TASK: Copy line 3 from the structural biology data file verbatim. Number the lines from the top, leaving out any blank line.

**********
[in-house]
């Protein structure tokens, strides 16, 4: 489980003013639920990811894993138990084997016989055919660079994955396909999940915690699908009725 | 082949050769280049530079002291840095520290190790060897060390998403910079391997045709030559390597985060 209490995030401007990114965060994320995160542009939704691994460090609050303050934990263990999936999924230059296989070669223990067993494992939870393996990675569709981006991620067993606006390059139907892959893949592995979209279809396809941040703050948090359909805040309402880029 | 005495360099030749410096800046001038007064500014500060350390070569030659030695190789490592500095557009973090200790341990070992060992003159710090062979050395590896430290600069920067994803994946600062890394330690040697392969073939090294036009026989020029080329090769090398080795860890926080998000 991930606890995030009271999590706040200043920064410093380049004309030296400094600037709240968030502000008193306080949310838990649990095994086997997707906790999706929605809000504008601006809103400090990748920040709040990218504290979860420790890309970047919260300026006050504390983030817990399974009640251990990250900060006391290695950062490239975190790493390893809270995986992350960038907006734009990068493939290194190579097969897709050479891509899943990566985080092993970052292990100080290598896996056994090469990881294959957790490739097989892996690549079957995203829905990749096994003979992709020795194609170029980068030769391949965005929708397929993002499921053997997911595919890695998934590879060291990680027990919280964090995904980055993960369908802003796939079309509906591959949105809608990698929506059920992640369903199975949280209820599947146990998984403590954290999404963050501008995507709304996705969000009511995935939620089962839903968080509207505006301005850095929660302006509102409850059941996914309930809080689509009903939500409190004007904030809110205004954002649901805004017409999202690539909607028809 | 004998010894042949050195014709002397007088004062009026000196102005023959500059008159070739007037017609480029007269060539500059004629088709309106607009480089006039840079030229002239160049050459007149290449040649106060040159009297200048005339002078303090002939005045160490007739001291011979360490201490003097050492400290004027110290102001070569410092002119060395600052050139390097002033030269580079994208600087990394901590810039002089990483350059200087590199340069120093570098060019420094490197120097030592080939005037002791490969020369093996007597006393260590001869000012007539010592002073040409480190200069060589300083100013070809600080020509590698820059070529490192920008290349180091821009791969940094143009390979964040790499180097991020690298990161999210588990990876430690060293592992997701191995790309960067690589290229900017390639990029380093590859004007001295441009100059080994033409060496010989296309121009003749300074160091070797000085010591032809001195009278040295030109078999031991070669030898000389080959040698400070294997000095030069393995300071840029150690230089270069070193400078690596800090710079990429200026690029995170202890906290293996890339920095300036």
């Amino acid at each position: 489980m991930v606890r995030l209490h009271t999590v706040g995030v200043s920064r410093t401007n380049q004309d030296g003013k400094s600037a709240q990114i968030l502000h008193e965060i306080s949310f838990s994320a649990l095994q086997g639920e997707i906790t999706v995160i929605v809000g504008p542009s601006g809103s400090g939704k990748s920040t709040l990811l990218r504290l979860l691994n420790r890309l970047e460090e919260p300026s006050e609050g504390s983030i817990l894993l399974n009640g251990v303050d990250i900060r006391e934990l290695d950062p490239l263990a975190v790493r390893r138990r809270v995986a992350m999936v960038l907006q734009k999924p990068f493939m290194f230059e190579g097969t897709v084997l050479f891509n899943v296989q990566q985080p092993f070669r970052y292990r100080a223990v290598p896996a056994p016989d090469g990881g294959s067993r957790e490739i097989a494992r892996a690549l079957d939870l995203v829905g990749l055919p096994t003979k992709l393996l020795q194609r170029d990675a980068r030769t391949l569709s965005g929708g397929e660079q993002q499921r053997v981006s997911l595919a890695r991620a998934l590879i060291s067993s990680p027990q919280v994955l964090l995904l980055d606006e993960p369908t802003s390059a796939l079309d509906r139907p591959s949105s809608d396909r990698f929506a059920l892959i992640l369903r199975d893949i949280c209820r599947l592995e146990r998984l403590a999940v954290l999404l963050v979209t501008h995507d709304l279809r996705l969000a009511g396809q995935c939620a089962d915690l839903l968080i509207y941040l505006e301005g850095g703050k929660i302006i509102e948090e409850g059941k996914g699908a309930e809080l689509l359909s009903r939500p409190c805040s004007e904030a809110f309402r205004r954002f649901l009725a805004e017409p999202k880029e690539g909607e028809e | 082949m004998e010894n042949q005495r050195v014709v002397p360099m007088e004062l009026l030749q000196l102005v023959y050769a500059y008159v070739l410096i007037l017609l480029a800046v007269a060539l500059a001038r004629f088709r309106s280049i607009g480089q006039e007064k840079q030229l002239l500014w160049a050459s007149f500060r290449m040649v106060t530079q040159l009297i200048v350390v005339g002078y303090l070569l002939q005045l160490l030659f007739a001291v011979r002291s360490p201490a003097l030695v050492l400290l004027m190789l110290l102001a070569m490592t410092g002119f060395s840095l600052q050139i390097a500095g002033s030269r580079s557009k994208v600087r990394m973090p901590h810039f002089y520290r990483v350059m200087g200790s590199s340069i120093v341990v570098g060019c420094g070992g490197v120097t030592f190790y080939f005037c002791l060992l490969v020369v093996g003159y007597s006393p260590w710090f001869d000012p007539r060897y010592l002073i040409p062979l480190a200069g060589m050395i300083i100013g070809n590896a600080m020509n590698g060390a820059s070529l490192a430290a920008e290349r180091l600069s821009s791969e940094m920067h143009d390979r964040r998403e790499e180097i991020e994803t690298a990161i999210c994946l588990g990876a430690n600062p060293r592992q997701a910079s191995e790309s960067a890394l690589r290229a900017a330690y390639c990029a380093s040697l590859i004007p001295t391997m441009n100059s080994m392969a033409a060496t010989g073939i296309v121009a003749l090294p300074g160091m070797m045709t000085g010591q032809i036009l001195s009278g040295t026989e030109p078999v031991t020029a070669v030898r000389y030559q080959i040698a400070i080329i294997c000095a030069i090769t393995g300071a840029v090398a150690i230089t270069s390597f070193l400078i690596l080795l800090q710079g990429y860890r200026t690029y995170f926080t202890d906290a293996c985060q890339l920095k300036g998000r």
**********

């Amino acid at each position: 489980m991930v606890r995030l209490h009271t999590v706040g995030v200043s920064r410093t401007n380049q004309d030296g003013k400094s600037a709240q990114i968030l502000h008193e965060i306080s949310f838990s994320a649990l095994q086997g639920e997707i906790t999706v995160i929605v809000g504008p542009s601006g809103s400090g939704k990748s920040t709040l990811l990218r504290l979860l691994n420790r890309l970047e460090e919260p300026s006050e609050g504390s983030i817990l894993l399974n009640g251990v303050d990250i900060r006391e934990l290695d950062p490239l263990a975190v790493r390893r138990r809270v995986a992350m999936v960038l907006q734009k999924p990068f493939m290194f230059e190579g097969t897709v084997l050479f891509n899943v296989q990566q985080p092993f070669r970052y292990r100080a223990v290598p896996a056994p016989d090469g990881g294959s067993r957790e490739i097989a494992r892996a690549l079957d939870l995203v829905g990749l055919p096994t003979k992709l393996l020795q194609r170029d990675a980068r030769t391949l569709s965005g929708g397929e660079q993002q499921r053997v981006s997911l595919a890695r991620a998934l590879i060291s067993s990680p027990q919280v994955l964090l995904l980055d606006e993960p369908t802003s390059a796939l079309d509906r139907p591959s949105s809608d396909r990698f929506a059920l892959i992640l369903r199975d893949i949280c209820r599947l592995e146990r998984l403590a999940v954290l999404l963050v979209t501008h995507d709304l279809r996705l969000a009511g396809q995935c939620a089962d915690l839903l968080i509207y941040l505006e301005g850095g703050k929660i302006i509102e948090e409850g059941k996914g699908a309930e809080l689509l359909s009903r939500p409190c805040s004007e904030a809110f309402r205004r954002f649901l009725a805004e017409p999202k880029e690539g909607e028809e | 082949m004998e010894n042949q005495r050195v014709v002397p360099m007088e004062l009026l030749q000196l102005v023959y050769a500059y008159v070739l410096i007037l017609l480029a800046v007269a060539l500059a001038r004629f088709r309106s280049i607009g480089q006039e007064k840079q030229l002239l500014w160049a050459s007149f500060r290449m040649v106060t530079q040159l009297i200048v350390v005339g002078y303090l070569l002939q005045l160490l030659f007739a001291v011979r002291s360490p201490a003097l030695v050492l400290l004027m190789l110290l102001a070569m490592t410092g002119f060395s840095l600052q050139i390097a500095g002033s030269r580079s557009k994208v600087r990394m973090p901590h810039f002089y520290r990483v350059m200087g200790s590199s340069i120093v341990v570098g060019c420094g070992g490197v120097t030592f190790y080939f005037c002791l060992l490969v020369v093996g003159y007597s006393p260590w710090f001869d000012p007539r060897y010592l002073i040409p062979l480190a200069g060589m050395i300083i100013g070809n590896a600080m020509n590698g060390a820059s070529l490192a430290a920008e290349r180091l600069s821009s791969e940094m920067h143009d390979r964040r998403e790499e180097i991020e994803t690298a990161i999210c994946l588990g990876a430690n600062p060293r592992q997701a910079s191995e790309s960067a890394l690589r290229a900017a330690y390639c990029a380093s040697l590859i004007p001295t391997m441009n100059s080994m392969a033409a060496t010989g073939i296309v121009a003749l090294p300074g160091m070797m045709t000085g010591q032809i036009l001195s009278g040295t026989e030109p078999v031991t020029a070669v030898r000389y030559q080959i040698a400070i080329i294997c000095a030069i090769t393995g300071a840029v090398a150690i230089t270069s390597f070193l400078i690596l080795l800090q710079g990429y860890r200026t690029y995170f926080t202890d906290a293996c985060q890339l920095k300036g998000r």